So, why was the RAF formed at all? The proximate cause, at least, can be traced to Jan Smuts, the South African field marshal who was a member of the Imperial War Cabinet (IWC). After the shocking Gotha air raids on London in June and July 1917, Smuts was tasked with coming up with proposals for dealing with the threat of the bomber. He wrote two reports: the first argued that a co-ordinated air defence system was needed to protect the capital; the other was more far-sighted, and tried to anticipate the future development of airpower, predicting that a time would come when aircraft would operate independently of armies and navies, in potentially decisive fashion, and that there therefore was a need for an air force independent of both of the older services. In other words, in order to effectively carry out strategic bombing of Germany, a mission which had little to do with the objectives of the Army and Navy, an independent air force was needed. So, the standard picture of the RAF's formation involves a Cabinet shaken by public anger over the bombing of London, its need to be seen to be doing something in response, and coming up with the idea of the independent air force.1
The other, more revisionist view is that the formation of the RAF was more about solving the problem of allocating aircraft and engine production between the RFC and the RNAS than a visionary attempt to create a strategic air weapon. This is suggested by Eric Ash in his excellent book on Frederick Sykes, the Chief of the Air Staff (i.e., head of the RAF) for most of 1918.2 The promised bounty of massive American aircraft production, Ash argues, was an incentive for the British to get their act together, lest it went to Italy instead, who the Americans were working with closely. Ash doesn't go so far as to actually deny that the desire for some sort of aerial reprisals against Germany was an important factor (actually, he's more concerned to rebut the charge that the RAF was therefore a bad idea, as not much was achieved in the way of strategic bombing), but he thinks that the American connection has been overlooked by historians, as it doesn't appear in the Smuts reports.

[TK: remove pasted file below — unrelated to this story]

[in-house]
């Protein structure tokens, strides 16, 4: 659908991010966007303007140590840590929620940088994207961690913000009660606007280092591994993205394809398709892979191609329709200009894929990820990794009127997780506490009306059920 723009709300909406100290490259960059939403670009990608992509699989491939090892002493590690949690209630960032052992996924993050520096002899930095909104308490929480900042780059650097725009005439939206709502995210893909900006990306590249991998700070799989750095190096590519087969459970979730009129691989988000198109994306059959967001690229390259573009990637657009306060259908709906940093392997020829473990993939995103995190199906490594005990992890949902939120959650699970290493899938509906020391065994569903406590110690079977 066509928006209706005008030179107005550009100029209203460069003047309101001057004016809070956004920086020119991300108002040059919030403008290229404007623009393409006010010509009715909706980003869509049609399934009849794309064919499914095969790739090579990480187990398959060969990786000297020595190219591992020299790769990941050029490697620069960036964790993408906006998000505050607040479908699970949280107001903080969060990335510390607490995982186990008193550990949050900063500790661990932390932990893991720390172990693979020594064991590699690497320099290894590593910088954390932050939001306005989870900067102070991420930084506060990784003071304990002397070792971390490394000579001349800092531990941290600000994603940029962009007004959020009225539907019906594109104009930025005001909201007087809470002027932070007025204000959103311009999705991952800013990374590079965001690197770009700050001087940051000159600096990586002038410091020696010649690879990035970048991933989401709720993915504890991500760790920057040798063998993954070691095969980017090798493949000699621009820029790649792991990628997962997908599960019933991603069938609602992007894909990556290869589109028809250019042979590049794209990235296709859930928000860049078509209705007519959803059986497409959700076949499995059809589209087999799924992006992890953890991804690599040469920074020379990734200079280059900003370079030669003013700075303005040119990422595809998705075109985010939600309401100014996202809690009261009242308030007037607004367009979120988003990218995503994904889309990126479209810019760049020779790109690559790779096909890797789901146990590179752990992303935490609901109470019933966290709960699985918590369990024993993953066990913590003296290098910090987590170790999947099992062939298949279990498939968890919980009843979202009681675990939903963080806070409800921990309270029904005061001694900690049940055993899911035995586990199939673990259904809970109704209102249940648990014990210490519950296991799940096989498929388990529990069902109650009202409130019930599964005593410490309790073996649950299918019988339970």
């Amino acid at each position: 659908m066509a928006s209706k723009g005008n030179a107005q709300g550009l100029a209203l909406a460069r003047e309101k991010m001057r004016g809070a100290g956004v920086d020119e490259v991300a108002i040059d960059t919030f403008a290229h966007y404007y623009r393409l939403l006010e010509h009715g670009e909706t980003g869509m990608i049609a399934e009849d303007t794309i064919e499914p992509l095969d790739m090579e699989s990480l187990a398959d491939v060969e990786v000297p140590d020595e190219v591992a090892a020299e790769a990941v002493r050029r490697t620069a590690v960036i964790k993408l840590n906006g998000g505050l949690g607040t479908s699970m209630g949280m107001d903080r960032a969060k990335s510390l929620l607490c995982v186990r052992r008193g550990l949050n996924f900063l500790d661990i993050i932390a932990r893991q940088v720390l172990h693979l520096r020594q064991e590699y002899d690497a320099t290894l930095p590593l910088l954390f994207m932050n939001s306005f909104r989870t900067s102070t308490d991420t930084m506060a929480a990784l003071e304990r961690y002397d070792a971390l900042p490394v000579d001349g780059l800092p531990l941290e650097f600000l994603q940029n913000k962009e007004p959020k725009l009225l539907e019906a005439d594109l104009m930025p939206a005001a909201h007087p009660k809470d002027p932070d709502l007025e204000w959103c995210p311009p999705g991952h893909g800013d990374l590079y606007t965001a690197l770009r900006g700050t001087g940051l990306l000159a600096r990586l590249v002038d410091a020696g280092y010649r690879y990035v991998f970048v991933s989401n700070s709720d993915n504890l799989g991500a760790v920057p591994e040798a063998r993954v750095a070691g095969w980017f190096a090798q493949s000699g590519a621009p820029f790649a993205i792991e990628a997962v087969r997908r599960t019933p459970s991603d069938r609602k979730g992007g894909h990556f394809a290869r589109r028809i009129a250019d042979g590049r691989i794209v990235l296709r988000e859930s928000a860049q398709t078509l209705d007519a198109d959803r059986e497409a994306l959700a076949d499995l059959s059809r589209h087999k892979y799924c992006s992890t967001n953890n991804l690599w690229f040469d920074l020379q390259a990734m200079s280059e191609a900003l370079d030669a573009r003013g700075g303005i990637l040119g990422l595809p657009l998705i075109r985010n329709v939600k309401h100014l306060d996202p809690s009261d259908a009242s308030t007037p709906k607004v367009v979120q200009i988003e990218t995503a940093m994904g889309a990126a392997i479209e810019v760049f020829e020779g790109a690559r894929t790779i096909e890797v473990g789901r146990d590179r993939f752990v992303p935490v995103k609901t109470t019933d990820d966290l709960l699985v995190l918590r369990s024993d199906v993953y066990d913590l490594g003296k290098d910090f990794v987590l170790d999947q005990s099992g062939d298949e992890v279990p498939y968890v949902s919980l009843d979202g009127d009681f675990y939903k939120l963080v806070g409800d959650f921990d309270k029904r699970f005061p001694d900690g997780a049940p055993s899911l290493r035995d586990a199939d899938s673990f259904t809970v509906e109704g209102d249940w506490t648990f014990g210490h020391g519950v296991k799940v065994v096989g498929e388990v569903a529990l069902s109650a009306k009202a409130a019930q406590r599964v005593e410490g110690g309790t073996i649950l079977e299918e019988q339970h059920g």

Which view is correct? It's not a subject I've specifically worked on, so I'm going to sit on the fence and say it's probably a bit of both. Ash doesn't really support his argument with primary sources very strongly, to my mind, perhaps because it's slightly out of the way for him (Sykes was not involved in the creation of the RAF). The Smuts reports are the key documents in the founding of the RAF, because it was they which convinced the IWC to go for the unified air service, so Ash needs to explain why it is that Smuts or the IWC didn't talk about American aircraft production, if this was so important. That the the RAF was primarily a response to the German bombing of London is supported by the fact that, after agreeing to its foundation in late August 1917, the IWC then began to have second thoughts. This is because the panic over the daylight Gotha raids was subsiding. It was only after the nighttime Gotha raids began, in late September 1917, that the IWC pushed on with forming the RAF.3 But rationalising production was certainly a concern of many of those who, like Montagu of Beaulieu, publicly called for the creation of an 'Royal Air Service'. Anyway, I'm being a bit unfair to Ash: as I said, he's not arguing for a wholesale rejection of the received wisdom, just a moderately important revision.
None of that has much relevance to today's RAF, of course, it being a long time since bombing Germans was a priority mission. It's just my way of saying: happy birthday, RAF!
- See, e.g., Barry D. Powers, Strategy Without Slide-Rule: British Air Strategy 1914-1939 (London: Croom Helm, 1976), 90-3.
- Eric Ash, Sir Frederick Sykes and the Air Revolution, 1912-1918 (London and Portland: Frank Cass, 1999), 113-5.
- Powers, Strategy Without Slide-Rule, 96-9.